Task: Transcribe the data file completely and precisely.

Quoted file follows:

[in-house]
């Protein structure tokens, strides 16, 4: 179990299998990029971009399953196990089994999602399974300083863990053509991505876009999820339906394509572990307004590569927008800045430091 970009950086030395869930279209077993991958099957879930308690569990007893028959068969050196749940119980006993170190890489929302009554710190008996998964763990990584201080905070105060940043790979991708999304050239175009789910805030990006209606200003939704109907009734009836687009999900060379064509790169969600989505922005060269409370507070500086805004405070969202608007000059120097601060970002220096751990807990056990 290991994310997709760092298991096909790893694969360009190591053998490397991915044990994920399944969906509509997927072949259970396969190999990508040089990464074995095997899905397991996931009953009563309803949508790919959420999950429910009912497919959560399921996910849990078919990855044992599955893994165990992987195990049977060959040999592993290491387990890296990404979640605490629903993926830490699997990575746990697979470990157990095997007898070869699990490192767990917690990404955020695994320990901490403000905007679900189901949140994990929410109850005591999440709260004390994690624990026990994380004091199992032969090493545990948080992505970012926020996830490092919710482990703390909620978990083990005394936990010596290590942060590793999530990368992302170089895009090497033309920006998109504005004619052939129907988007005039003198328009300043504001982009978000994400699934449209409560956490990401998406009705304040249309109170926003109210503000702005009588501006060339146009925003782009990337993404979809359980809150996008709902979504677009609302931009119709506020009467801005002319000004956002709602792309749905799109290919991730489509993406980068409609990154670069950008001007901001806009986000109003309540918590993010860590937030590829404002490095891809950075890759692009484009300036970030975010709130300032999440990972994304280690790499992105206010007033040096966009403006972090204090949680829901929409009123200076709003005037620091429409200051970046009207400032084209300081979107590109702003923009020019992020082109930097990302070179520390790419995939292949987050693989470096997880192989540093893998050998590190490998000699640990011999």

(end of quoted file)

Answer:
[in-house]
């Protein structure tokens, strides 16, 4: 179990299998990029971009399953196990089994999602399974300083863990053509991505876009999820339906394509572990307004590569927008800045430091 970009950086030395869930279209077993991958099957879930308690569990007893028959068969050196749940119980006993170190890489929302009554710190008996998964763990990584201080905070105060940043790979991708999304050239175009789910805030990006209606200003939704109907009734009836687009999900060379064509790169969600989505922005060269409370507070500086805004405070969202608007000059120097601060970002220096751990807990056990 290991994310997709760092298991096909790893694969360009190591053998490397991915044990994920399944969906509509997927072949259970396969190999990508040089990464074995095997899905397991996931009953009563309803949508790919959420999950429910009912497919959560399921996910849990078919990855044992599955893994165990992987195990049977060959040999592993290491387990890296990404979640605490629903993926830490699997990575746990697979470990157990095997007898070869699990490192767990917690990404955020695994320990901490403000905007679900189901949140994990929410109850005591999440709260004390994690624990026990994380004091199992032969090493545990948080992505970012926020996830490092919710482990703390909620978990083990005394936990010596290590942060590793999530990368992302170089895009090497033309920006998109504005004619052939129907988007005039003198328009300043504001982009978000994400699934449209409560956490990401998406009705304040249309109170926003109210503000702005009588501006060339146009925003782009990337993404979809359980809150996008709902979504677009609302931009119709506020009467801005002319000004956002709602792309749905799109290919991730489509993406980068409609990154670069950008001007901001806009986000109003309540918590993010860590937030590829404002490095891809950075890759692009484009300036970030975010709130300032999440990972994304280690790499992105206010007033040096966009403006972090204090949680829901929409009123200076709003005037620091429409200051970046009207400032084209300081979107590109702003923009020019992020082109930097990302070179520390790419995939292949987050693989470096997880192989540093893998050998590190490998000699640990011999």